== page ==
Dementia is the name given to a group of symptoms linked to an ongoing decline in brain function. You could lower your risk of the neurodegenerative condition by regularly eating apples, it’s been claimed.
There are a number of different types of dementia, and the most common in the UK is Alzheimer’s disease.
Diagnosing the condition early could help to slow down the condition’s progress.
Making some small lifestyle changes could lower your chances of developing Alzheimer’s in later life.
One of the easiest ways to lower your chances of developing dementia is to add more apples to your diet, it’s been revealed.
Apples could protect against dementia as they’re rich in flavonoids, scientists have claimed.
Flavonoids are a group of compounds that are found in most fruit and vegetables.
People that eat the most flavonoids are less likely to develop dementia, although it’s still not entirely clear why that’s the case.
Apples are one of the best sources of flavonoids, although you could also try eating more citrus fruit or legumes.
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“We know that Alzheimer’s disease is associated with a number of factors, including genetics, family history, ageing, environmental factors, health conditions [particularly obesity and diabetes], race and sex,” said Cardiff Metropolitan University researchers Eleftheria Kodosaki and Keith Morris.
They wrote for The Conversation: “But several studies suggest that consuming flavonoid-rich diets can help manage some of the symptoms of Alzheimer’s disease, and benefit cognitive ability.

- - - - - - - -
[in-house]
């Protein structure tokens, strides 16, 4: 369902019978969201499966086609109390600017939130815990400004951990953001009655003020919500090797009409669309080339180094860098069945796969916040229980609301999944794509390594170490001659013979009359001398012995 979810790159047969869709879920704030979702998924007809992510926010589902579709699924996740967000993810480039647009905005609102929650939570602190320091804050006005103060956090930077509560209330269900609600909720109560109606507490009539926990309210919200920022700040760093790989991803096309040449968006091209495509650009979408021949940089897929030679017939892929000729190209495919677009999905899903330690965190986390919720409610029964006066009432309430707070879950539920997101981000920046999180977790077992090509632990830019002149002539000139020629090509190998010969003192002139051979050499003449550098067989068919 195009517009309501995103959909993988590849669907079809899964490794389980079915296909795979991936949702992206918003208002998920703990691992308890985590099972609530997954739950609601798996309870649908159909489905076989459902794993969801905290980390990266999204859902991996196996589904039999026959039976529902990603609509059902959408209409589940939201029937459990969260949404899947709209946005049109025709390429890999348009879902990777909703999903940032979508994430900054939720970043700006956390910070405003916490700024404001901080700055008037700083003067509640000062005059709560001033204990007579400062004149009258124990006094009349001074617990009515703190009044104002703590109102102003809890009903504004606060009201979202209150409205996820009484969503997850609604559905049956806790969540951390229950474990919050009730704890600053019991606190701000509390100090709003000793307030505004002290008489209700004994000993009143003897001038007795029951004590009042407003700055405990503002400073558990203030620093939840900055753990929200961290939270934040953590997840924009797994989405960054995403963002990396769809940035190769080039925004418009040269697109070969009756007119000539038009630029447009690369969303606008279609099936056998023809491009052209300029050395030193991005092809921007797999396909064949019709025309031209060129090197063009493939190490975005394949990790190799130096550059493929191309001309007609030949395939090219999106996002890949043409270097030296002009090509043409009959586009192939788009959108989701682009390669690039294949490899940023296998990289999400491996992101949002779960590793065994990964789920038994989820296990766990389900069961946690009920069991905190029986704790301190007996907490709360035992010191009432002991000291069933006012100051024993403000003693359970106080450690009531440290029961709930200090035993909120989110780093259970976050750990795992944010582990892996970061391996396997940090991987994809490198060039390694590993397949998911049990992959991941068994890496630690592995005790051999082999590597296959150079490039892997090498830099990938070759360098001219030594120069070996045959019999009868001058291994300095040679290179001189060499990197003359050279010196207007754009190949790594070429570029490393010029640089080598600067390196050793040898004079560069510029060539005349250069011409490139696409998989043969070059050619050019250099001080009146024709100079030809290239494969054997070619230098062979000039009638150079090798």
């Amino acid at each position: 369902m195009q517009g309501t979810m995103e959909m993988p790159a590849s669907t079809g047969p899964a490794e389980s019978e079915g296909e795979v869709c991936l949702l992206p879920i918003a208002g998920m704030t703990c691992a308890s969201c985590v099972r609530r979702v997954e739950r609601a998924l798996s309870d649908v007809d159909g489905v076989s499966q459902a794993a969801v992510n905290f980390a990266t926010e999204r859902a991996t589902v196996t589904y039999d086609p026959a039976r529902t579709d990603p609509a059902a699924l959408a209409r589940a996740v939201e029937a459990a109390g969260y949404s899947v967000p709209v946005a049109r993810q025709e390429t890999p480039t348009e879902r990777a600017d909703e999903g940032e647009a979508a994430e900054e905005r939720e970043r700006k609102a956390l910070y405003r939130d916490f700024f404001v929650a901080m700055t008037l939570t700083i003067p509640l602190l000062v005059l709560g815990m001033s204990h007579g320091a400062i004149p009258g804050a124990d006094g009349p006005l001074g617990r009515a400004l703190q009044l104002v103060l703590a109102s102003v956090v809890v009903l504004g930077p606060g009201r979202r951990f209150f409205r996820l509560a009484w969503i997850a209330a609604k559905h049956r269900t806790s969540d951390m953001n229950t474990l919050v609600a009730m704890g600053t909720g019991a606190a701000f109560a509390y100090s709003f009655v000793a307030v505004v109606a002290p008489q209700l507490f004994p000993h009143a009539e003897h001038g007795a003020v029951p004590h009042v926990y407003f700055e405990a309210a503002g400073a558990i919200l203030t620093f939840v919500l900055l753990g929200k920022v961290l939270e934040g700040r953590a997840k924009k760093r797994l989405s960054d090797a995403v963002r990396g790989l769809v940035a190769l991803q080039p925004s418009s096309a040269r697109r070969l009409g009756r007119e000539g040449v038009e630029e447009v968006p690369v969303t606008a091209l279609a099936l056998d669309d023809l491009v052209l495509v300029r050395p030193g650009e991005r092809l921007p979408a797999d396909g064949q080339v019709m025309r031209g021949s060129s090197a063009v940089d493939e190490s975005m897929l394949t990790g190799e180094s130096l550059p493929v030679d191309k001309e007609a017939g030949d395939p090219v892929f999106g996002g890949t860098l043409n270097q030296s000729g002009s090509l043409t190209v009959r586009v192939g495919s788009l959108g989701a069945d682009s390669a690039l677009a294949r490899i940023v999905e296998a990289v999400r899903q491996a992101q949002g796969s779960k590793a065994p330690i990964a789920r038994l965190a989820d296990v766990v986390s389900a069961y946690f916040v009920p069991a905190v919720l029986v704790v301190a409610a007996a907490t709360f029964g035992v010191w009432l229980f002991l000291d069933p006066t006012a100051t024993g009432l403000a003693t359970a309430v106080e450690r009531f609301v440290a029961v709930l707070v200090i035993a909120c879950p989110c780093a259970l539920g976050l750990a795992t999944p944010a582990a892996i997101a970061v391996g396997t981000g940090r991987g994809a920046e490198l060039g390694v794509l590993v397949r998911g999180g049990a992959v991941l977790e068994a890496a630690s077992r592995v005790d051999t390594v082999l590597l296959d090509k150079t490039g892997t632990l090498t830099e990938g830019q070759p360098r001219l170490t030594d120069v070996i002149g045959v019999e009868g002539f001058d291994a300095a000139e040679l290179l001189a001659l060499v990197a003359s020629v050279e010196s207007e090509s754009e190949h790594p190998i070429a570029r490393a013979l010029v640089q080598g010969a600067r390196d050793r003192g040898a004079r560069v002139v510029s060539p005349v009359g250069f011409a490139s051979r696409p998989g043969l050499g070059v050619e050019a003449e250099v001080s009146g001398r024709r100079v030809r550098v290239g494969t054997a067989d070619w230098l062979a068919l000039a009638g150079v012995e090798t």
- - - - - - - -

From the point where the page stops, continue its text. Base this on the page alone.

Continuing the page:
“Though this study doesn’t explain why flavonoids have this beneficial effect on Alzheimer’s disease, it’s clear that high, long-term dietary intake of a wide range of flavonoids is associated with lower risks of dementia in adults.
“However, it doesn’t claim flavonoids cure dementia, nor will consuming flavonoids on their own prevent it.”
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Meanwhile, eating berries could also help to protect against dementia, it’s been claimed.
Berries form part of the MIND diet – which is short for the Mediterranean-DASH Intervention for Neurodegenerative Delay.
The MIND diet has been claimed to keep the brain sharp beyond its years, and could even delay the onset of dementia.
Everyone should consider eating berries at least two times every week, nutritionists have urged.
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There’s no certain way to prevent dementia from developing, but there are ways to lower your risk, said the NHS.
Eating a healthy, balanced diet should help to lower your chances of developing dementia.
It’s also important to do enough exercise. Everyone should aim to do at least 150 minutes of moderate-intensity activity every week.
There are around 850,000 people in the UK with dementia, and the condition affects one in every six people over 80 years old.
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